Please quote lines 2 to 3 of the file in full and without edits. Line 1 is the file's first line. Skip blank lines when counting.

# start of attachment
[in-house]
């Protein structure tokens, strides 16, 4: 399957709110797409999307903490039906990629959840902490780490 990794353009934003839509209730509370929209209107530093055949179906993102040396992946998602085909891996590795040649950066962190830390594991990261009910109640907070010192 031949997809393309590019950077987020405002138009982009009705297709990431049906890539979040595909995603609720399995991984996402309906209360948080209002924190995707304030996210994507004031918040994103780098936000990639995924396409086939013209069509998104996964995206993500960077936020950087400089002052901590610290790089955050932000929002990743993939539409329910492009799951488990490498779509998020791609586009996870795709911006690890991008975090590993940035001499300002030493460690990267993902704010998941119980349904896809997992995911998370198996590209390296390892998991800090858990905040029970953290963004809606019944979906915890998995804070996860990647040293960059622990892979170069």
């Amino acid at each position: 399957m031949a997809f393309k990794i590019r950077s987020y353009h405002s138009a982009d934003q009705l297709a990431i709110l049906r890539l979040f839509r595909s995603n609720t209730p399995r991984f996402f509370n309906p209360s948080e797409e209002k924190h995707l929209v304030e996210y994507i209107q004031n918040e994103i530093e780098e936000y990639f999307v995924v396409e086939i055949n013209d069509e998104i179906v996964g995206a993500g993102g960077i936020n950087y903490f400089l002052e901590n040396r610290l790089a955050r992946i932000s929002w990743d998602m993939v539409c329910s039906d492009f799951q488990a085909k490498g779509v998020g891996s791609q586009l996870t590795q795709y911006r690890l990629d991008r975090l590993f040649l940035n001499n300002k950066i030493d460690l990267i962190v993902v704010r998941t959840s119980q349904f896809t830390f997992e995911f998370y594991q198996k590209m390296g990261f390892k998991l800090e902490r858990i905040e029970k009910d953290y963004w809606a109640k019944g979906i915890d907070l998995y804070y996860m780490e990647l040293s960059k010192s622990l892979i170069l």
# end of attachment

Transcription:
């Protein structure tokens, strides 16, 4: 399957709110797409999307903490039906990629959840902490780490 990794353009934003839509209730509370929209209107530093055949179906993102040396992946998602085909891996590795040649950066962190830390594991990261009910109640907070010192 031949997809393309590019950077987020405002138009982009009705297709990431049906890539979040595909995603609720399995991984996402309906209360948080209002924190995707304030996210994507004031918040994103780098936000990639995924396409086939013209069509998104996964995206993500960077936020950087400089002052901590610290790089955050932000929002990743993939539409329910492009799951488990490498779509998020791609586009996870795709911006690890991008975090590993940035001499300002030493460690990267993902704010998941119980349904896809997992995911998370198996590209390296390892998991800090858990905040029970953290963004809606019944979906915890998995804070996860990647040293960059622990892979170069």
């Amino acid at each position: 399957m031949a997809f393309k990794i590019r950077s987020y353009h405002s138009a982009d934003q009705l297709a990431i709110l049906r890539l979040f839509r595909s995603n609720t209730p399995r991984f996402f509370n309906p209360s948080e797409e209002k924190h995707l929209v304030e996210y994507i209107q004031n918040e994103i530093e780098e936000y990639f999307v995924v396409e086939i055949n013209d069509e998104i179906v996964g995206a993500g993102g960077i936020n950087y903490f400089l002052e901590n040396r610290l790089a955050r992946i932000s929002w990743d998602m993939v539409c329910s039906d492009f799951q488990a085909k490498g779509v998020g891996s791609q586009l996870t590795q795709y911006r690890l990629d991008r975090l590993f040649l940035n001499n300002k950066i030493d460690l990267i962190v993902v704010r998941t959840s119980q349904f896809t830390f997992e995911f998370y594991q198996k590209m390296g990261f390892k998991l800090e902490r858990i905040e029970k009910d953290y963004w809606a109640k019944g979906i915890d907070l998995y804070y996860m780490e990647l040293s960059k010192s622990l892979i170069l």